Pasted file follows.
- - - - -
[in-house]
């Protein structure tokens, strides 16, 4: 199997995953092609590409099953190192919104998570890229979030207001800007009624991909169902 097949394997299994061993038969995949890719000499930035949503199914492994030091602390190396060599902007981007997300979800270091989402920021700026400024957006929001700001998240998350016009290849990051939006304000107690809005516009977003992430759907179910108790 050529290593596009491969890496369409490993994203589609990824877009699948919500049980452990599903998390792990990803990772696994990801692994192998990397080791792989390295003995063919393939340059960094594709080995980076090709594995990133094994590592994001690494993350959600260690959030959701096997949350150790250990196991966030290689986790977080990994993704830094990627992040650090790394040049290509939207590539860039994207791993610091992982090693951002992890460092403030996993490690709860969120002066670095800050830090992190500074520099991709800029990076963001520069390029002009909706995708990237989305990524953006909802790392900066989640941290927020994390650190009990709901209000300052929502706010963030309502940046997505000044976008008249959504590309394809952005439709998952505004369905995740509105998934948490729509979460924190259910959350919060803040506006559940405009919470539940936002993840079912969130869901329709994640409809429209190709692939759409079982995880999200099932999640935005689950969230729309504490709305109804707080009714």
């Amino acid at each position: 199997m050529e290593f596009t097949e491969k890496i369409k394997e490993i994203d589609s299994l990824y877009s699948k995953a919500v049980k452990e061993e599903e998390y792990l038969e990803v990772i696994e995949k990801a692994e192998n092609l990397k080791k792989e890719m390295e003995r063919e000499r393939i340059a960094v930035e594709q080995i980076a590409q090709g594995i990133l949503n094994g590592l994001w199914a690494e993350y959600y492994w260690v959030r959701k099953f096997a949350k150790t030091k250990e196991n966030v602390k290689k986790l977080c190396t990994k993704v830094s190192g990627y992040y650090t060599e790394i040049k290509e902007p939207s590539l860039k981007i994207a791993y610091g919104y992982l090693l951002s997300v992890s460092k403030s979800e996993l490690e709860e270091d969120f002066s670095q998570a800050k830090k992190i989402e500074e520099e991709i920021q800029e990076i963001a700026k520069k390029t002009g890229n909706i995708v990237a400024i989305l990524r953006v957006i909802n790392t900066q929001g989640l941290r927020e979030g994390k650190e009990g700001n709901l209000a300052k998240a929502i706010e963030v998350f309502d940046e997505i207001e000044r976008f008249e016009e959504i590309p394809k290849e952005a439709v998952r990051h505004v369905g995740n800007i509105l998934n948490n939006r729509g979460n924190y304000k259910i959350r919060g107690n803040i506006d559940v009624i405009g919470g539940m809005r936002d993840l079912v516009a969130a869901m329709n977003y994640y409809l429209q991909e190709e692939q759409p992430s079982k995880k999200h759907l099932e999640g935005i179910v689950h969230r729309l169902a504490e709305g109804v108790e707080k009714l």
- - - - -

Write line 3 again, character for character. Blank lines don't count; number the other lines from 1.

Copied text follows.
């Amino acid at each position: 199997m050529e290593f596009t097949e491969k890496i369409k394997e490993i994203d589609s299994l990824y877009s699948k995953a919500v049980k452990e061993e599903e998390y792990l038969e990803v990772i696994e995949k990801a692994e192998n092609l990397k080791k792989e890719m390295e003995r063919e000499r393939i340059a960094v930035e594709q080995i980076a590409q090709g594995i990133l949503n094994g590592l994001w199914a690494e993350y959600y492994w260690v959030r959701k099953f096997a949350k150790t030091k250990e196991n966030v602390k290689k986790l977080c190396t990994k993704v830094s190192g990627y992040y650090t060599e790394i040049k290509e902007p939207s590539l860039k981007i994207a791993y610091g919104y992982l090693l951002s997300v992890s460092k403030s979800e996993l490690e709860e270091d969120f002066s670095q998570a800050k830090k992190i989402e500074e520099e991709i920021q800029e990076i963001a700026k520069k390029t002009g890229n909706i995708v990237a400024i989305l990524r953006v957006i909802n790392t900066q929001g989640l941290r927020e979030g994390k650190e009990g700001n709901l209000a300052k998240a929502i706010e963030v998350f309502d940046e997505i207001e000044r976008f008249e016009e959504i590309p394809k290849e952005a439709v998952r990051h505004v369905g995740n800007i509105l998934n948490n939006r729509g979460n924190y304000k259910i959350r919060g107690n803040i506006d559940v009624i405009g919470g539940m809005r936002d993840l079912v516009a969130a869901m329709n977003y994640y409809l429209q991909e190709e692939q759409p992430s079982k995880k999200h759907l099932e999640g935005i179910v689950h969230r729309l169902a504490e709305g109804v108790e707080k009714l």